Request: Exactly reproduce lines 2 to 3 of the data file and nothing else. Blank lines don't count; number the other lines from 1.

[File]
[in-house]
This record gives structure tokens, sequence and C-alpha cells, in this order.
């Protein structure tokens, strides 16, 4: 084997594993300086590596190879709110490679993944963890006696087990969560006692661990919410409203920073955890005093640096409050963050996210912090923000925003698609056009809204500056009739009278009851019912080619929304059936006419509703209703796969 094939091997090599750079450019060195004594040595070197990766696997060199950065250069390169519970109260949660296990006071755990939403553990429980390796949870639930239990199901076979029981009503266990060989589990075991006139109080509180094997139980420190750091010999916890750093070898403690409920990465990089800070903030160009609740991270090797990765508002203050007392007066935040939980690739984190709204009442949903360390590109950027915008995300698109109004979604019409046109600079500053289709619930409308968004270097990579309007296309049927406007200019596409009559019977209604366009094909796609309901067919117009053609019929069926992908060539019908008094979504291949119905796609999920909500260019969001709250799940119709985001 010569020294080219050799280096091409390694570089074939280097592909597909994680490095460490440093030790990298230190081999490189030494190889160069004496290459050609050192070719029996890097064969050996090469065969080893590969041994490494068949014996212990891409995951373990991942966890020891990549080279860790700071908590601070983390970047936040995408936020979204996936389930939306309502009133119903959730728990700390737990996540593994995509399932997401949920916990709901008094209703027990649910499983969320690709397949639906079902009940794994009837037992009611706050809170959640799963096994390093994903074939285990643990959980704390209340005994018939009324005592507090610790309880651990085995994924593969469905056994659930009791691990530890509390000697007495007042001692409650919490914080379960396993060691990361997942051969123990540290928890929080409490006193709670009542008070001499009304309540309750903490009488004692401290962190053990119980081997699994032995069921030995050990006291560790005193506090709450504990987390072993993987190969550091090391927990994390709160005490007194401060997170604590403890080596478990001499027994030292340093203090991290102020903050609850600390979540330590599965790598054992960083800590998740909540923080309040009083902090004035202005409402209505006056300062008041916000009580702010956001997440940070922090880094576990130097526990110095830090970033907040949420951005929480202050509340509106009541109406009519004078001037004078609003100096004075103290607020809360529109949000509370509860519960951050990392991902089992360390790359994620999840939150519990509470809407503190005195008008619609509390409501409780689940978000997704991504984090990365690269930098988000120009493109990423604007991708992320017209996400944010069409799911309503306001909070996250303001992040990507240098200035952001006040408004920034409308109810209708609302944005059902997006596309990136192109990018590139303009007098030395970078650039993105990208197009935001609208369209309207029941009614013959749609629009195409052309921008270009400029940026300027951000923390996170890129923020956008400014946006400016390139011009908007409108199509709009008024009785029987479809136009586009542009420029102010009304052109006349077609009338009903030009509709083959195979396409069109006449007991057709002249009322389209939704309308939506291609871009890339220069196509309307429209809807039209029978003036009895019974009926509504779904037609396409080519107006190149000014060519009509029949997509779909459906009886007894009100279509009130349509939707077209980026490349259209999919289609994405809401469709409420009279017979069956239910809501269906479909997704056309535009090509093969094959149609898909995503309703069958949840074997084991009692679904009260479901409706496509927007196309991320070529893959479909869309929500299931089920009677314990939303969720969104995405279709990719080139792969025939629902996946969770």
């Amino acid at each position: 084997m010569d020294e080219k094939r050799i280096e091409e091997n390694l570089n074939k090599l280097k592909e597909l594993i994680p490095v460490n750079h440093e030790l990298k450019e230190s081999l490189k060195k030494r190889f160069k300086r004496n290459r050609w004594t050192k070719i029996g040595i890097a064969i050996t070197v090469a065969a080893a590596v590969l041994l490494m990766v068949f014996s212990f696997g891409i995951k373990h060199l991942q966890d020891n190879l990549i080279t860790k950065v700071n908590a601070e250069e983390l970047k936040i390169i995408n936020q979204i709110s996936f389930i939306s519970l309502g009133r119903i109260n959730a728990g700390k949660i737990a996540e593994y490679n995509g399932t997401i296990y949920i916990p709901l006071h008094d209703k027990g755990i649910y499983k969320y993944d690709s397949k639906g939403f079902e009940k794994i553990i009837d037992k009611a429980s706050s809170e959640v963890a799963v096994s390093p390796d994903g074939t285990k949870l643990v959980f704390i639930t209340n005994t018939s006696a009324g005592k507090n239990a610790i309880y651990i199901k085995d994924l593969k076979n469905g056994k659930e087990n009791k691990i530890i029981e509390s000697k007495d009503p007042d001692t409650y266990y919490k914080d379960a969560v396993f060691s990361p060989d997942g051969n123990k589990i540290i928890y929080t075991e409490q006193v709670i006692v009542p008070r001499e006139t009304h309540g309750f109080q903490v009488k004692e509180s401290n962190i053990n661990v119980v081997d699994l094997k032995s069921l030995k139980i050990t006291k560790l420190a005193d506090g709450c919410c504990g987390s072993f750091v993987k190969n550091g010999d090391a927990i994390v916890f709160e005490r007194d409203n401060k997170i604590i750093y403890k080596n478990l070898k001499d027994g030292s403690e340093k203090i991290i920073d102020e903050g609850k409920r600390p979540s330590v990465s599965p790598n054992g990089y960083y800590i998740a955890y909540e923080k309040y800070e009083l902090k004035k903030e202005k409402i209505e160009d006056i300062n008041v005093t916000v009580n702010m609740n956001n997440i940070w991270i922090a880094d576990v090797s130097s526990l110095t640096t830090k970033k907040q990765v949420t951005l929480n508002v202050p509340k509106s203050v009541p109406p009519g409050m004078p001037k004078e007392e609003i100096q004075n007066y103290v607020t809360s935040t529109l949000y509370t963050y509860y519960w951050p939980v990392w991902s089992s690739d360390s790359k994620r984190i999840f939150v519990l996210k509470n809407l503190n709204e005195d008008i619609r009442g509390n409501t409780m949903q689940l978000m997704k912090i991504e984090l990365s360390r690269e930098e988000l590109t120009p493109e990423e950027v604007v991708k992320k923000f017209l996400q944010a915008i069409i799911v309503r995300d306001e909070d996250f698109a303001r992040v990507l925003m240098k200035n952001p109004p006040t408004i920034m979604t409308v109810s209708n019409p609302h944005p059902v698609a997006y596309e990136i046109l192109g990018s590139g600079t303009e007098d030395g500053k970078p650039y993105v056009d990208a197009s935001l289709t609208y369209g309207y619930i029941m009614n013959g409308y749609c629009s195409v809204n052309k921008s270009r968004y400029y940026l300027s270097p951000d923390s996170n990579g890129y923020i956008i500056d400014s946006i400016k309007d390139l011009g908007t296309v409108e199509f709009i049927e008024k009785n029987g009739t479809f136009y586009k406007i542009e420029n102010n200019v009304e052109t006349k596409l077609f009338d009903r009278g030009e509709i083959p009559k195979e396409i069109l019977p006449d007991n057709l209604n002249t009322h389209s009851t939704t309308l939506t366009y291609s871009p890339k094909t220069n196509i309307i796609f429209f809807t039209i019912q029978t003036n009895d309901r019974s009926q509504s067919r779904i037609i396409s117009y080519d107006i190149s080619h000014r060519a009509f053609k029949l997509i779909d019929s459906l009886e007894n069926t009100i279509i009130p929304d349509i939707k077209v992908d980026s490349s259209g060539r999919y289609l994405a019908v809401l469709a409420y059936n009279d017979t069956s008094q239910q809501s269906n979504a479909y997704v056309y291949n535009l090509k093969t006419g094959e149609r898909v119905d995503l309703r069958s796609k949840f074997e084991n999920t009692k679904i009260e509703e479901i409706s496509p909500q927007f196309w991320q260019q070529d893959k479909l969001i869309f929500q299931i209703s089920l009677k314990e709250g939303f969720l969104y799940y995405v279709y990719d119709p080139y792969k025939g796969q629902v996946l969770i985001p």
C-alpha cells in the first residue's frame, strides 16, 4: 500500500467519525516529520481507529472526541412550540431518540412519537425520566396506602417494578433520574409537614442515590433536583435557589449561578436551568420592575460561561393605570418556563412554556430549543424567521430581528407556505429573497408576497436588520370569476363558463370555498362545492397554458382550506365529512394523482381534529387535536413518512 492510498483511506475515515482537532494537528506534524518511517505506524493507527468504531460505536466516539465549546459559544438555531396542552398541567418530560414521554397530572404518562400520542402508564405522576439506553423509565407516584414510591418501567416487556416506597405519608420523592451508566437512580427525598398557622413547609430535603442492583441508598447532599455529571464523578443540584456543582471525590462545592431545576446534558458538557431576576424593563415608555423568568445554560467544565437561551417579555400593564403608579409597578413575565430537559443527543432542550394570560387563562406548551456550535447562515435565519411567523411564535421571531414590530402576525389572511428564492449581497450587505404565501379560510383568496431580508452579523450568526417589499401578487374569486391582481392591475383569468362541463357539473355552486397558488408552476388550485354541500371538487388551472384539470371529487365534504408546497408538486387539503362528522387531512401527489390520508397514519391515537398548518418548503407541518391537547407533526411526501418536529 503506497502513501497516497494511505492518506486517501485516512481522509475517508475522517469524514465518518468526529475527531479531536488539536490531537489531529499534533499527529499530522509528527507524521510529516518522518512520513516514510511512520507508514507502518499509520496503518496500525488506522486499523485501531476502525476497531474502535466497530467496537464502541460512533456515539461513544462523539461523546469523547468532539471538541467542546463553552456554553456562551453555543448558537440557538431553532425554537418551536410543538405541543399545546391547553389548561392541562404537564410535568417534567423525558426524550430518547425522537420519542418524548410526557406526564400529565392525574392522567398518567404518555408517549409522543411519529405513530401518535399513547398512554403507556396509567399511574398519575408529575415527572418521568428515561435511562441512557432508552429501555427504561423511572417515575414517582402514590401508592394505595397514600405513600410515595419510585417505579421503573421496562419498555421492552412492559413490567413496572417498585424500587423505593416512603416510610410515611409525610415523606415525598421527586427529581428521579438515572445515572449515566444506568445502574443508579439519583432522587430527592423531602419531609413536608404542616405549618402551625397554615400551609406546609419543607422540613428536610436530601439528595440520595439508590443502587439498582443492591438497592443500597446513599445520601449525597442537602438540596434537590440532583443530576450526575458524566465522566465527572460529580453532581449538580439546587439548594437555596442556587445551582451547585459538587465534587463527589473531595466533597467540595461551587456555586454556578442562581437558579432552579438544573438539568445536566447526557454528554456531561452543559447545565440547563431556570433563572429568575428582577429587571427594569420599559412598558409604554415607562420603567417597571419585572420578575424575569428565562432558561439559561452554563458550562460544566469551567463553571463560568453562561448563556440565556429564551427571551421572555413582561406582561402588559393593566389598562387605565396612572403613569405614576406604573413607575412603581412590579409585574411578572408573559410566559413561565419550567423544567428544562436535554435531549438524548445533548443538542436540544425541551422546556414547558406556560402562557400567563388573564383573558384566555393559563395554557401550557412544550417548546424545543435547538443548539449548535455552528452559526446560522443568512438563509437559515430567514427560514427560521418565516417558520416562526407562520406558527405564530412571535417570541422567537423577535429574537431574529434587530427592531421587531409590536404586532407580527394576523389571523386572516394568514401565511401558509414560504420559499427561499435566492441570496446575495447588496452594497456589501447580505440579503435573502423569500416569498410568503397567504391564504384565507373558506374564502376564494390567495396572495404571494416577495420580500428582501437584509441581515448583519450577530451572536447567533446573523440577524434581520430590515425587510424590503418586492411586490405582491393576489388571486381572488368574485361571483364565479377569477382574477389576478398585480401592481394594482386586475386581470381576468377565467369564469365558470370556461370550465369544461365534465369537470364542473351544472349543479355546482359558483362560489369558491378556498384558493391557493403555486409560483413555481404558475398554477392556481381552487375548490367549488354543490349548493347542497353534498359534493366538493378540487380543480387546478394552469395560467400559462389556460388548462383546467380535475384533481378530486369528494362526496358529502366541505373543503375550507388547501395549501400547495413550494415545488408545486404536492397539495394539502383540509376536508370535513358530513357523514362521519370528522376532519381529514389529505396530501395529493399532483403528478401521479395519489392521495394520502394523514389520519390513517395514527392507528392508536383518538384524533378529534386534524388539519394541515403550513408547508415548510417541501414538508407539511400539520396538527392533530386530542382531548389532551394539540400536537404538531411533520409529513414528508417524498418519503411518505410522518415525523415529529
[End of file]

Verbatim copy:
This record gives structure tokens, sequence and C-alpha cells, in this order.
């Protein structure tokens, strides 16, 4: 084997594993300086590596190879709110490679993944963890006696087990969560006692661990919410409203920073955890005093640096409050963050996210912090923000925003698609056009809204500056009739009278009851019912080619929304059936006419509703209703796969 094939091997090599750079450019060195004594040595070197990766696997060199950065250069390169519970109260949660296990006071755990939403553990429980390796949870639930239990199901076979029981009503266990060989589990075991006139109080509180094997139980420190750091010999916890750093070898403690409920990465990089800070903030160009609740991270090797990765508002203050007392007066935040939980690739984190709204009442949903360390590109950027915008995300698109109004979604019409046109600079500053289709619930409308968004270097990579309007296309049927406007200019596409009559019977209604366009094909796609309901067919117009053609019929069926992908060539019908008094979504291949119905796609999920909500260019969001709250799940119709985001 010569020294080219050799280096091409390694570089074939280097592909597909994680490095460490440093030790990298230190081999490189030494190889160069004496290459050609050192070719029996890097064969050996090469065969080893590969041994490494068949014996212990891409995951373990991942966890020891990549080279860790700071908590601070983390970047936040995408936020979204996936389930939306309502009133119903959730728990700390737990996540593994995509399932997401949920916990709901008094209703027990649910499983969320690709397949639906079902009940794994009837037992009611706050809170959640799963096994390093994903074939285990643990959980704390209340005994018939009324005592507090610790309880651990085995994924593969469905056994659930009791691990530890509390000697007495007042001692409650919490914080379960396993060691990361997942051969123990540290928890929080409490006193709670009542008070001499009304309540309750903490009488004692401290962190053990119980081997699994032995069921030995050990006291560790005193506090709450504990987390072993993987190969550091090391927990994390709160005490007194401060997170604590403890080596478990001499027994030292340093203090991290102020903050609850600390979540330590599965790598054992960083800590998740909540923080309040009083902090004035202005409402209505006056300062008041916000009580702010956001997440940070922090880094576990130097526990110095830090970033907040949420951005929480202050509340509106009541109406009519004078001037004078609003100096004075103290607020809360529109949000509370509860519960951050990392991902089992360390790359994620999840939150519990509470809407503190005195008008619609509390409501409780689940978000997704991504984090990365690269930098988000120009493109990423604007991708992320017209996400944010069409799911309503306001909070996250303001992040990507240098200035952001006040408004920034409308109810209708609302944005059902997006596309990136192109990018590139303009007098030395970078650039993105990208197009935001609208369209309207029941009614013959749609629009195409052309921008270009400029940026300027951000923390996170890129923020956008400014946006400016390139011009908007409108199509709009008024009785029987479809136009586009542009420029102010009304052109006349077609009338009903030009509709083959195979396409069109006449007991057709002249009322389209939704309308939506291609871009890339220069196509309307429209809807039209029978003036009895019974009926509504779904037609396409080519107006190149000014060519009509029949997509779909459906009886007894009100279509009130349509939707077209980026490349259209999919289609994405809401469709409420009279017979069956239910809501269906479909997704056309535009090509093969094959149609898909995503309703069958949840074997084991009692679904009260479901409706496509927007196309991320070529893959479909869309929500299931089920009677314990939303969720969104995405279709990719080139792969025939629902996946969770």